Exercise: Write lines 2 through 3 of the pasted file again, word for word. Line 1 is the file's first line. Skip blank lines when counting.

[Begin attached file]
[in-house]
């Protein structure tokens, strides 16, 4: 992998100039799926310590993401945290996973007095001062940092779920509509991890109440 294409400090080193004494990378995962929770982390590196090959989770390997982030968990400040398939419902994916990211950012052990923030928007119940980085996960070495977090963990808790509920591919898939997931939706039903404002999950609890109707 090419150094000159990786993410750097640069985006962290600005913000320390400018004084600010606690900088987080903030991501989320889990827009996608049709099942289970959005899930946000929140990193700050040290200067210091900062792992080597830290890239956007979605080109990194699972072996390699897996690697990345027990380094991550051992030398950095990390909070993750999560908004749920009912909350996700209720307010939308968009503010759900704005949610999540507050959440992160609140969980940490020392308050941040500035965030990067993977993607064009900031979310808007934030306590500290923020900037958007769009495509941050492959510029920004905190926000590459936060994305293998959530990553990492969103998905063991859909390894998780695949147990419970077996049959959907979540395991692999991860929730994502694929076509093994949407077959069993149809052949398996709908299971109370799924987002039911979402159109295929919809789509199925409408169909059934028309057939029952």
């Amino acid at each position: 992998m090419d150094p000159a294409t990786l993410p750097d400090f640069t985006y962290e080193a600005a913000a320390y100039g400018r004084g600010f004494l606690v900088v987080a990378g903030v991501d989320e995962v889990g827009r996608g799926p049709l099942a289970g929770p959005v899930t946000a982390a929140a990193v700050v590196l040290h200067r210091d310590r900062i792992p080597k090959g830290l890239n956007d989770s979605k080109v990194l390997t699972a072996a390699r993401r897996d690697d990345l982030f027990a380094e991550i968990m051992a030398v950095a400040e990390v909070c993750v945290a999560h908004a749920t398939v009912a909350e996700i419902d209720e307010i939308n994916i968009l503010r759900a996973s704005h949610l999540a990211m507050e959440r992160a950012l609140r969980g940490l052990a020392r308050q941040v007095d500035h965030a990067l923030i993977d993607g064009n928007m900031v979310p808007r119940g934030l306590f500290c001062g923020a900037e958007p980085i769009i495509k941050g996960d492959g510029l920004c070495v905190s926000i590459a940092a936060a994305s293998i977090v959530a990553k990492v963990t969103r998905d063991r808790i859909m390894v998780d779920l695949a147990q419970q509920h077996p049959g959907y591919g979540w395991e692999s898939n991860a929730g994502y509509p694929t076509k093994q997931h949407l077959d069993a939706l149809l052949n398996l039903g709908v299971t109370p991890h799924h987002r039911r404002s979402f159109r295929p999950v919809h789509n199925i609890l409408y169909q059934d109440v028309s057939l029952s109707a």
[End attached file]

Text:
């Protein structure tokens, strides 16, 4: 992998100039799926310590993401945290996973007095001062940092779920509509991890109440 294409400090080193004494990378995962929770982390590196090959989770390997982030968990400040398939419902994916990211950012052990923030928007119940980085996960070495977090963990808790509920591919898939997931939706039903404002999950609890109707 090419150094000159990786993410750097640069985006962290600005913000320390400018004084600010606690900088987080903030991501989320889990827009996608049709099942289970959005899930946000929140990193700050040290200067210091900062792992080597830290890239956007979605080109990194699972072996390699897996690697990345027990380094991550051992030398950095990390909070993750999560908004749920009912909350996700209720307010939308968009503010759900704005949610999540507050959440992160609140969980940490020392308050941040500035965030990067993977993607064009900031979310808007934030306590500290923020900037958007769009495509941050492959510029920004905190926000590459936060994305293998959530990553990492969103998905063991859909390894998780695949147990419970077996049959959907979540395991692999991860929730994502694929076509093994949407077959069993149809052949398996709908299971109370799924987002039911979402159109295929919809789509199925409408169909059934028309057939029952």
């Amino acid at each position: 992998m090419d150094p000159a294409t990786l993410p750097d400090f640069t985006y962290e080193a600005a913000a320390y100039g400018r004084g600010f004494l606690v900088v987080a990378g903030v991501d989320e995962v889990g827009r996608g799926p049709l099942a289970g929770p959005v899930t946000a982390a929140a990193v700050v590196l040290h200067r210091d310590r900062i792992p080597k090959g830290l890239n956007d989770s979605k080109v990194l390997t699972a072996a390699r993401r897996d690697d990345l982030f027990a380094e991550i968990m051992a030398v950095a400040e990390v909070c993750v945290a999560h908004a749920t398939v009912a909350e996700i419902d209720e307010i939308n994916i968009l503010r759900a996973s704005h949610l999540a990211m507050e959440r992160a950012l609140r969980g940490l052990a020392r308050q941040v007095d500035h965030a990067l923030i993977d993607g064009n928007m900031v979310p808007r119940g934030l306590f500290c001062g923020a900037e958007p980085i769009i495509k941050g996960d492959g510029l920004c070495v905190s926000i590459a940092a936060a994305s293998i977090v959530a990553k990492v963990t969103r998905d063991r808790i859909m390894v998780d779920l695949a147990q419970q509920h077996p049959g959907y591919g979540w395991e692999s898939n991860a929730g994502y509509p694929t076509k093994q997931h949407l077959d069993a939706l149809l052949n398996l039903g709908v299971t109370p991890h799924h987002r039911r404002s979402f159109r295929p999950v919809h789509n199925i609890l409408y169909q059934d109440v028309s057939l029952s109707a």